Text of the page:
Online education is growing in popularity, but some degrees are burning hotter than others...
Have you been thinking about going back to school to earn or finish your degree but you're worried you don't have the time? You're not alone. Many people who want to pursue a degree also have jobs, kids, and social obligations. So for many - many thousands actually - online education is the answer.
In fact, according to a Fall 2010 study by Eduventures*, a higher education research and analysis company, the adult (aged 25+) online headcount at degree-granting schools was approximately 27 percent of the total adult headcount at degree-granting schools. And by 2015, that number is expected to hit 39 percent.
Why is online education so popular among adult learners?
"More and more, higher education is an essential stepping stone to a better job or a better life," says Richard Garrett, Eduventures vice president and principal analyst. "But after a certain age, most people have family responsibilities and job responsibilities, and it's hard to accommodate school. So if they can eliminate the commute and study late at night when schools tend not to be open, it makes it possible to go back to school."
And because these students are more focused on improving their quality of life, getting a promotion, or switching careers, Garrett says their choice in degrees tends to be practical in nature...not many people log on to study Greek literature or philosophy.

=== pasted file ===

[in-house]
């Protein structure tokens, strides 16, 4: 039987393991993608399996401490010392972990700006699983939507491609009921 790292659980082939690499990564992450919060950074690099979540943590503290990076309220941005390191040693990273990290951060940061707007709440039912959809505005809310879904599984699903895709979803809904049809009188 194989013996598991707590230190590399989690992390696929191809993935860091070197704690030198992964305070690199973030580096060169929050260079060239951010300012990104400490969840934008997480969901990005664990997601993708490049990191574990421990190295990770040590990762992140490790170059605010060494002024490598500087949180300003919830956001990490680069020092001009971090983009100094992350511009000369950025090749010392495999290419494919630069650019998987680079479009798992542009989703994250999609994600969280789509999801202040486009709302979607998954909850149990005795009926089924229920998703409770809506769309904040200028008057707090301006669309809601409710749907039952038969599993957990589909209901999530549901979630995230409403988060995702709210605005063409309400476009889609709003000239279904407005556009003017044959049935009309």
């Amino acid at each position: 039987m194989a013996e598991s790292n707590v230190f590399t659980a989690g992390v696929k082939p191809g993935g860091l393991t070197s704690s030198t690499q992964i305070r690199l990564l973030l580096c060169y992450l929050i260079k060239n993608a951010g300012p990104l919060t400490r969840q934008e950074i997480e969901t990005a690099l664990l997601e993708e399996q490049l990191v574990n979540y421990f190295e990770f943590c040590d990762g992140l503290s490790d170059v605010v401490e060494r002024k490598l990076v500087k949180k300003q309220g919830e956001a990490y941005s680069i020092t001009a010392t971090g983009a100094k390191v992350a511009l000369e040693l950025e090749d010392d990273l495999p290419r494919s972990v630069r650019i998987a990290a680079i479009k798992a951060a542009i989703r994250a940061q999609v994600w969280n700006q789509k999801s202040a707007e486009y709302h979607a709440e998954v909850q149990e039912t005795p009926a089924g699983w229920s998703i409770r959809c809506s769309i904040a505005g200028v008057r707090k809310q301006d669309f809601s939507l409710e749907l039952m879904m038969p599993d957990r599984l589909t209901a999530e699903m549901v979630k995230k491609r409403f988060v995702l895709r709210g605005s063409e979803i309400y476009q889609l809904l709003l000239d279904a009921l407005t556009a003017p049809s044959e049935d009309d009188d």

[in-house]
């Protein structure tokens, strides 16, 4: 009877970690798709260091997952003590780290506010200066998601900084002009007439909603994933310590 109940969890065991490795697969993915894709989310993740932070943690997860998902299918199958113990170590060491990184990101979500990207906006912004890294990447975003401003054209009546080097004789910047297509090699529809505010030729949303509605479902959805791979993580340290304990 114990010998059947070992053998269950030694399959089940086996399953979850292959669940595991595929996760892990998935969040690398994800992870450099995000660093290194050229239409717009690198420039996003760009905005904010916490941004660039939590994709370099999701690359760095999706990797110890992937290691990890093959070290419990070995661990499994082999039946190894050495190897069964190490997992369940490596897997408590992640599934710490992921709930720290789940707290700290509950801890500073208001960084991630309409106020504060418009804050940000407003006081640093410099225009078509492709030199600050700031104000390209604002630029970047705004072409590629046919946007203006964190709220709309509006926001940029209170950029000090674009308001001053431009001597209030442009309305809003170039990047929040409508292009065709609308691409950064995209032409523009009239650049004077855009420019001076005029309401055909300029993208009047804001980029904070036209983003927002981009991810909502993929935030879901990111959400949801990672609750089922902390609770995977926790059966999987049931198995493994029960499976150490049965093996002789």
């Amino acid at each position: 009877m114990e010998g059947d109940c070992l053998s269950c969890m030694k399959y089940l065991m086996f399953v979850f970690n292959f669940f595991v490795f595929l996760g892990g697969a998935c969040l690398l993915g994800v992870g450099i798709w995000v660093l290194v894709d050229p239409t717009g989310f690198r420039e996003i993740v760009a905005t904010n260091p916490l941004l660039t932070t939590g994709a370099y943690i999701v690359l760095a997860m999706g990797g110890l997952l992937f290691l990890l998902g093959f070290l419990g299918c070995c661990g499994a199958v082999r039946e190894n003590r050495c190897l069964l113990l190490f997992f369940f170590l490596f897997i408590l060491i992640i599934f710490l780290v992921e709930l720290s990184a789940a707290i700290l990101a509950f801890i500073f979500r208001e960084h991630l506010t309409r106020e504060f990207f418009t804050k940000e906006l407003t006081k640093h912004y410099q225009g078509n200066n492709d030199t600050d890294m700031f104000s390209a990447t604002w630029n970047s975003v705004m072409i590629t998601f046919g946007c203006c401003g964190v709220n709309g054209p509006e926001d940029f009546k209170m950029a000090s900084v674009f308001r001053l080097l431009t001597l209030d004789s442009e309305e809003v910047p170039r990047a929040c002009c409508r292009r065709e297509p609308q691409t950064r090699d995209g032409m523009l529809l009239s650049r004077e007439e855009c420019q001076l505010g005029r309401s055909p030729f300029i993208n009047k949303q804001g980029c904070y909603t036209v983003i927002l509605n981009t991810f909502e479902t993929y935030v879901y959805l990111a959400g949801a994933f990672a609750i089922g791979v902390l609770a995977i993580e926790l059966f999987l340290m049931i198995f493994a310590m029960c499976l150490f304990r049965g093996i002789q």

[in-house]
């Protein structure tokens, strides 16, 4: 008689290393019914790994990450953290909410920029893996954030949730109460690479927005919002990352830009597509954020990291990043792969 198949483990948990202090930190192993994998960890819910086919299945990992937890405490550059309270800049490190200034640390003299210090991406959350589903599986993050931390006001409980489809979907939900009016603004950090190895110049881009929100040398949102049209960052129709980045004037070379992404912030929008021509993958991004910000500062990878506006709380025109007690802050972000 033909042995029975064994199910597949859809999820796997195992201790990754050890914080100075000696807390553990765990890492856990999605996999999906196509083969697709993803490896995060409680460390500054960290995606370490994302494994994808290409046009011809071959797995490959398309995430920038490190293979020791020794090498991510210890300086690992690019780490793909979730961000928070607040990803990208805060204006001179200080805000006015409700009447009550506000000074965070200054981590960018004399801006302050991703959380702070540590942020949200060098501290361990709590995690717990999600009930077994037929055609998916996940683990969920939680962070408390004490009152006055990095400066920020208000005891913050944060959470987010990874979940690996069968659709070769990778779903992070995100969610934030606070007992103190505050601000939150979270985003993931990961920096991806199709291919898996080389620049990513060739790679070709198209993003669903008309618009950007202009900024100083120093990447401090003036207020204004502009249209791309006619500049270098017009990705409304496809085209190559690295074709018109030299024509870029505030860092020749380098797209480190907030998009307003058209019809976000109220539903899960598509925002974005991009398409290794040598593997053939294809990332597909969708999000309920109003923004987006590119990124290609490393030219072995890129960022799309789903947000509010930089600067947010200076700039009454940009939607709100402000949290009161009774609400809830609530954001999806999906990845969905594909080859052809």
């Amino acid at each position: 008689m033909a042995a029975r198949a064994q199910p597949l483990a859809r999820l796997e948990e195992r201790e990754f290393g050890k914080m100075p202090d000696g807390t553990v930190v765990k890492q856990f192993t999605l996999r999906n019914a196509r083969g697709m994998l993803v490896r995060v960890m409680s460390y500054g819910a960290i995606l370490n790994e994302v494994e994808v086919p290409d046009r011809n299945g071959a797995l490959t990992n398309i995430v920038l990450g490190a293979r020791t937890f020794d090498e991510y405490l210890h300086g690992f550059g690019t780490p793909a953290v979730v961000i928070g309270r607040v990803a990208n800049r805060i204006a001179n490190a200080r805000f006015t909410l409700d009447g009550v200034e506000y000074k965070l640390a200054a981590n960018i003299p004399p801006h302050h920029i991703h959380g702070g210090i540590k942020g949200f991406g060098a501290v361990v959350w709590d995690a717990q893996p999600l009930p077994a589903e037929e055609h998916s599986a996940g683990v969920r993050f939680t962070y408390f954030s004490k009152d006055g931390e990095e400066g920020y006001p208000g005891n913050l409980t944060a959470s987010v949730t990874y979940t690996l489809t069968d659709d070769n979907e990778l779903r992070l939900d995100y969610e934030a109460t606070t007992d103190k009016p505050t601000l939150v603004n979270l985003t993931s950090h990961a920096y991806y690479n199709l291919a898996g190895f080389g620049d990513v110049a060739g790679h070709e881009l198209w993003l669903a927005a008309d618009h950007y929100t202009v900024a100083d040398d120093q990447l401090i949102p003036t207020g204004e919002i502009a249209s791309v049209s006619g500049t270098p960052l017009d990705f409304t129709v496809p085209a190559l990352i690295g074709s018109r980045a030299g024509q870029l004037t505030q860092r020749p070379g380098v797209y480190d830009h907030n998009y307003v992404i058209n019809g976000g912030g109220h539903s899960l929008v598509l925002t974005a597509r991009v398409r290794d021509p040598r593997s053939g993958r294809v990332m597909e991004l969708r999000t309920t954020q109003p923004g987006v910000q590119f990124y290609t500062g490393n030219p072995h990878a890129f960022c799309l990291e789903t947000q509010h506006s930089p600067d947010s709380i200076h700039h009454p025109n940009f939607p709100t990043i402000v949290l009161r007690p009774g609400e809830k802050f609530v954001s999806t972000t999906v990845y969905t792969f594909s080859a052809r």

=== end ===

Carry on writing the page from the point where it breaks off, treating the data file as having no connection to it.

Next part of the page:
So what's hot in online education? Keep reading to get the lowdown on some popular online degree options.
With an online headcount of 400,000, according to the Eduventures study, a bachelor's degree in business far outpaces any other subject in terms of number of students.
That's because, says Garrett, today's student is much more practical than in years past.
"The educational system itself is becoming much more mainstream and therefore, people are a bit more instrumental about why they go. It's less about finding [themselves] and more about finding a career, and business implies at least some sort of very hands-on tangible career value," says Garrett.
Garrett says that business itself is a good fit for online study. "In a sense, online replicates a growing characteristic of working in a business in so far as you might be working for a multi-national firm with employees scattered all over the country or world. A lot of your communications are electronic," he says.
What You Might Study: If you're wondering what courses are typical for this major, here's what's listed for business administration and management on the website of the College Board, a nonprofit research organization that promotes higher education: accounting, business statistics, economics, human resources management, marketing, and more.
We're guessing it doesn't come as a shock to you that, according to the Eduventures study, 95,000 bachelor of computer information technology (CIT) students earned their degrees online. After all, it makes sense to study computers with a computer, right?
According to Garrett, the field of CIT benefited from being identified as a very practical field from early on in online education. "There's been an affinity for CIT from some very career-oriented schools...that embraced online early and saw an ever broader workplace need for people with CIT skills, which many traditional schools weren't offering," he says.
And yes, CIT fits the online paradigm, he says. "I think computing, by its very nature, embraces new technology. It's also a very obvious career-oriented field that's appealing to adults," says Garrett.
What You Might Study: If you are the techie type and go for an information technology major, the College Board says your typical class schedule might include some of the following: introduction to computer science, computer networking, systems analysis and design, and web technologies.